We ci­ti­zens must talk to one an­other about a re­place­ment for the Carter for­mula

Stabroek News - - LETTERS -

Dear Ed­i­tor, Char­ran­das Per­saud, At­tor­ney-at-law, in his let­ter and ACDA, the Pan African Group (Guyana) Branch, the All African Guyanese As­so­ci­a­tion and Con­cerned Ci­ti­zens in the Di­as­pora in their let­ter, have given spir­ited and elo­quent sup­port for His Ex­cel­lency David Arthur Granger, Pres­i­dent of Guyana, in his ap­point­ment of re­tired Jus­tice Pat­ter­son as the head of GE­COM.

With all due re­spect, I find I can­not agree with Mr Per­saud’s ex­pla­na­tion of the Con­sti­tu­tion. A Con­sti­tu­tion is not sim­ply the text that is in front of us. Our Con­sti­tu­tion con­sists of the text plus the le­gal prin­ci­ples that de­ter­mine how power is ex­er­cised. In my view our Pres­i­dent has acted in­con­sis­tently with the Con­sti­tu­tion. How­ever the Court will judge and the Court’s opin­ion is law which has to be obeyed.

I also can­not agree with the ap­proach taken in the let­ter from ACDA and the other or­gan­i­sa­tions. The let­ter presents what is a le­gal ques­tion on the Con­sti­tu­tion as if it is a dis­agree­ment be­tween two races. Free­dom of ex­pres­sion is a fun­da­men­tal right un­der the Con­sti­tu­tion and I would de­fend their right to speak. Nev­er­the­less I be­lieve the let­ter is di­vi­sive and ill-ad­vised. For ex­am­ple it says that, “In­di­ans do not want to be ruled by an African leader.” I ac­cept that the let­ter writ­ers gen­uinely hold this view but, (leav­ing aside for now the fact that no­body wants to be ‘ruled’) this is a silly state­ment. Did the writ­ers in­ter­view ev­ery In­dian in Guyana? Or ask a rep­re­sen­ta­tive sam­ple?

It is ir­rel­e­vant whether our elected head of state is African, In­dian, Amerindian, mixed or any­thing else. What mat­ters is that he has acted in a way that has raised gen­uine doubt about the le­gal­ity of his ac­tions. He is not unique. Pres­i­dents around the globe do this from time to time.

The in­ter­pre­ta­tion of Guyana’s Con­sti­tu­tion is a mat­ter of na­tional in­ter­est. It touches us all. It tran­scends race. It tran­scends party pol­i­tics. For those rea­sons, I also think it is un­for­tu­nate that the le­gal case has been brought by a mem­ber of a po­lit­i­cal party. It gives the im­pres­sion of a po­lit­i­cally mo­ti­vated chal­lenge. Per­haps it would have been wiser to wait a lit­tle longer and give civil so­ci­ety more op­por­tu­nity to go to court in the pub­lic in­ter­est and thereby defuse some of the ten­sion and in­se­cu­rity.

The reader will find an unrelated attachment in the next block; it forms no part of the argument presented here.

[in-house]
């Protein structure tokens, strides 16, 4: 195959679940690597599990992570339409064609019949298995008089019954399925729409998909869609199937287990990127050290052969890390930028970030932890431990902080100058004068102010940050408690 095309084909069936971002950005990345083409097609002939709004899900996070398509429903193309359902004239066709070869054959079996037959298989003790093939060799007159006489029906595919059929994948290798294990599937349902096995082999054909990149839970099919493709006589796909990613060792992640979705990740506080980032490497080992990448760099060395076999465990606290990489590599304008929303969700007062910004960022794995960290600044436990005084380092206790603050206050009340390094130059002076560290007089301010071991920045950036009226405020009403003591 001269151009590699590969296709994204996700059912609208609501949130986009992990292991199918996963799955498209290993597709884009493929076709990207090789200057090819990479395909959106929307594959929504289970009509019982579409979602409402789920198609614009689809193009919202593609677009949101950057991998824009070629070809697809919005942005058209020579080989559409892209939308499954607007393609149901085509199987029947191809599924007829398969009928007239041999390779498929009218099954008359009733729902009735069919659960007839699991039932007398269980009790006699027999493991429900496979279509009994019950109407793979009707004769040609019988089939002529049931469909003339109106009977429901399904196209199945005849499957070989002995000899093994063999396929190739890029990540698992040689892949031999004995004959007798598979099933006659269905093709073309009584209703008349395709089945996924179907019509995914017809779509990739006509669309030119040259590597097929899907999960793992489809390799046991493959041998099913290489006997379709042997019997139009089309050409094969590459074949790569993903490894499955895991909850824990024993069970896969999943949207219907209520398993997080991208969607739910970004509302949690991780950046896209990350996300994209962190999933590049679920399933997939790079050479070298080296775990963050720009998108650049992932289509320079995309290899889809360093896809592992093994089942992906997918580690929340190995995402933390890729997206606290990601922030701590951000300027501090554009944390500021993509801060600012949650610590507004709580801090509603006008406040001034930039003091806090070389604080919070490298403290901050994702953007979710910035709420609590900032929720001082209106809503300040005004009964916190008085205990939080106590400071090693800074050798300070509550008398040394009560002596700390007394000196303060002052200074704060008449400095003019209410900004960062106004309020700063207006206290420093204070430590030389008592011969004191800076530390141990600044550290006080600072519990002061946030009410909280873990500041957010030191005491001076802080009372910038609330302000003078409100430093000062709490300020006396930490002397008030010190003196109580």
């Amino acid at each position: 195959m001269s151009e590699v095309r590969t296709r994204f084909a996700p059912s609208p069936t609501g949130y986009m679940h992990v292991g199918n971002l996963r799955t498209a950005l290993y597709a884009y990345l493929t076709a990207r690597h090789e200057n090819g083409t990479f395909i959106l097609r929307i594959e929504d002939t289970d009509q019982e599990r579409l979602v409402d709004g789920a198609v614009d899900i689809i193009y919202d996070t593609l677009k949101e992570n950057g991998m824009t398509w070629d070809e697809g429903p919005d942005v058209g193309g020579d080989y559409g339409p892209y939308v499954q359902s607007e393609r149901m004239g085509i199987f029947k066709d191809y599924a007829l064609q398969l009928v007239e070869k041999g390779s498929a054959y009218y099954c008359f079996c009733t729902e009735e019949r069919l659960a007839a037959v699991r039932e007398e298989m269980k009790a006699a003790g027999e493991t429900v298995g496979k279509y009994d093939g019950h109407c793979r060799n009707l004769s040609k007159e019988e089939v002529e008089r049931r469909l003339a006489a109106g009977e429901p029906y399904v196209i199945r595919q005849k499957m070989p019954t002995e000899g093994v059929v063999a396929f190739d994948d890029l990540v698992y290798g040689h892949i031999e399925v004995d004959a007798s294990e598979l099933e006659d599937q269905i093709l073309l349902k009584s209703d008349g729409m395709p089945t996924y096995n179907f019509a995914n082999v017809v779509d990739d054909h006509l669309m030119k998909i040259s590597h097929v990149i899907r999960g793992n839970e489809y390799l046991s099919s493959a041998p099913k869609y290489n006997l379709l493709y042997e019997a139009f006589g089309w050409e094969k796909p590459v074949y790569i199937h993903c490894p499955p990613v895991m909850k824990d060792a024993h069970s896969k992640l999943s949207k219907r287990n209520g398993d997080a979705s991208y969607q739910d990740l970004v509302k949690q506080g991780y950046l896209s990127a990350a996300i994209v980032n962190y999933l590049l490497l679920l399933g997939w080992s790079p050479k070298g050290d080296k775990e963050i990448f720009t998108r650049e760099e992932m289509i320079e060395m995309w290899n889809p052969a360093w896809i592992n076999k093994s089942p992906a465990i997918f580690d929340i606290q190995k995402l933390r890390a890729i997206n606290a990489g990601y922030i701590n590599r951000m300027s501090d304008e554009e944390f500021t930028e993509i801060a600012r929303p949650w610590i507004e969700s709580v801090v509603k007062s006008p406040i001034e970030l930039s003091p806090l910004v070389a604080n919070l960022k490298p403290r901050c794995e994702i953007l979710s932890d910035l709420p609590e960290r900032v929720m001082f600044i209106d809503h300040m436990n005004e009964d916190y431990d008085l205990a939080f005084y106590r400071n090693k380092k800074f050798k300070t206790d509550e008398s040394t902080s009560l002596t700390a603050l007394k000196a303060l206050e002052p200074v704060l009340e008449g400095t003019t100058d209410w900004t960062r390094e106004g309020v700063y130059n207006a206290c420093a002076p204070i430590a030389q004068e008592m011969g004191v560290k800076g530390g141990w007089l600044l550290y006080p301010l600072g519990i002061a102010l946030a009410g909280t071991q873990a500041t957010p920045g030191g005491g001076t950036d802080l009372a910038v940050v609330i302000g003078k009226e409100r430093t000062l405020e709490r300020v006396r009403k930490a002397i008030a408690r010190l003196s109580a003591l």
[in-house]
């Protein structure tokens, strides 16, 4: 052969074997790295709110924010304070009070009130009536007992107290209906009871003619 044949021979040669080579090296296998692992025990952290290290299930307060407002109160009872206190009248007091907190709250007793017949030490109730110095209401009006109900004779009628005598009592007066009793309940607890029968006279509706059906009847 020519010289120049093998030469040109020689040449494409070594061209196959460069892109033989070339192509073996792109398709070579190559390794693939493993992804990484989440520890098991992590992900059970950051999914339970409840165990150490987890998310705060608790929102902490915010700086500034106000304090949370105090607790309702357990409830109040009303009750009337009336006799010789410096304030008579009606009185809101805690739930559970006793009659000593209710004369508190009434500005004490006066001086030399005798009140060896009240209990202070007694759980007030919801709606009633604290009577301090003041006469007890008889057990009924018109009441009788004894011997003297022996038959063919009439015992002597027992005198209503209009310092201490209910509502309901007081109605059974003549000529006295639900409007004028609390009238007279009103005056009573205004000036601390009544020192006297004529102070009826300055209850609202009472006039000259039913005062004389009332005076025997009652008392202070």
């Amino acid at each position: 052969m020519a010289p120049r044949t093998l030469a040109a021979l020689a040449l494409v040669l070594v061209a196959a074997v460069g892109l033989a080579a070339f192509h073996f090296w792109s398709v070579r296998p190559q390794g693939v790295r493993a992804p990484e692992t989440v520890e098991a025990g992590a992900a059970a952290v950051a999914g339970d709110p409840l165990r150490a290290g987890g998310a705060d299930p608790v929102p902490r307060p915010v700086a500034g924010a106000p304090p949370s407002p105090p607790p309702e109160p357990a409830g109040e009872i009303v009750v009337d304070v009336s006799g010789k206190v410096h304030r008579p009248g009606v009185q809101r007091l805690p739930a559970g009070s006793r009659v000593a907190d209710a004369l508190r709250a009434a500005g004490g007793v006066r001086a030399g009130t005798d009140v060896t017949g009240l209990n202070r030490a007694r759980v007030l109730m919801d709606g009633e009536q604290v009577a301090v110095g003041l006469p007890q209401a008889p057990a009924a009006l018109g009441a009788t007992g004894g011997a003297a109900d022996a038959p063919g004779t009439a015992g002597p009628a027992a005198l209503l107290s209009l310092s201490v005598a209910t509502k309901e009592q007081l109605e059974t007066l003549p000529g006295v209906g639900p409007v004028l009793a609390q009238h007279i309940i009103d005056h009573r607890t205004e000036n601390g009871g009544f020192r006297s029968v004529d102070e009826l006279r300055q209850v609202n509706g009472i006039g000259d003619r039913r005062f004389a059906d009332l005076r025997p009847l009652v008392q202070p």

Per­haps our prob­lems arise be­cause our elec­toral sys­tem is dom­i­nated by the in­ter­ests of two po­lit­i­cal par­ties. The ‘Carter for­mula’ en­trenches this dom­i­na­tion. I am not crit­i­cis­ing Mr Carter. He was here at a crit­i­cal time. He brought his own lived ex­pe­ri­ence of a coun­try deeply di­vided by par­ti­san pol­i­tics and by race. But the ‘Carter for­mula’ is no longer a con­struc­tive way for­ward. There are bet­ter mod­els. We ci­ti­zens must talk to one an­other about a re­place­ment. I would like to start by sug­gest­ing

that nei­ther the Pres­i­dent nor the Leader of the Op­po­si­tion should have any say over who is ap­pointed as a mem­ber of GE­COM. All seven com­mis­sion­ers must be, and must be seen to be, im­par­tial and loyal to Guyana, not to any po­lit­i­cal party.

We must also col­lec­tively rid our­selves of an­other le­gacy of Amer­i­can intervention in Guyana – the de­struc­tive and un­in­tel­li­gent habit of in­ter­pret­ing ev­ery­thing through race. This mind­set was sig­nif­i­cantly formed fol­low­ing the race ri­ots of the 1960’s which were sup­ported by the CIA and in­tended by the Amer­i­can Gov­ern­ment to oust Cheddi Ja­gan, our demo­crat­i­cally elected premier. Per­haps, be­fore he pro­nounces on the rule of law, the Amer­i­can Am­bas­sador should apol­o­gise for the United States’ egre­gious and il­le­gal con­duct and the long-term harm in­flicted on our so­ci­ety.

To­day, we have wildly dif­fer­ing views about the Con­sti­tu­tion and the ap­point­ment of re­tired Jus­tice Pat­ter­son. Here is ma­te­rial for a rich and lively dis­cus­sion on the roads, in the mar­kets, at the bus park, on the sea-wall, ev­ery­where that we meet and talk. Of course, the strength of a view is some­times in­versely pro­por­tion­ate to its va­lid­ity. But we can try to find the com­mon ground. And we can dis­agree on the rest with sen­si­tiv­ity, good hu­mour and mu­tual re­spect. Yours faith­fully, Melinda Janki

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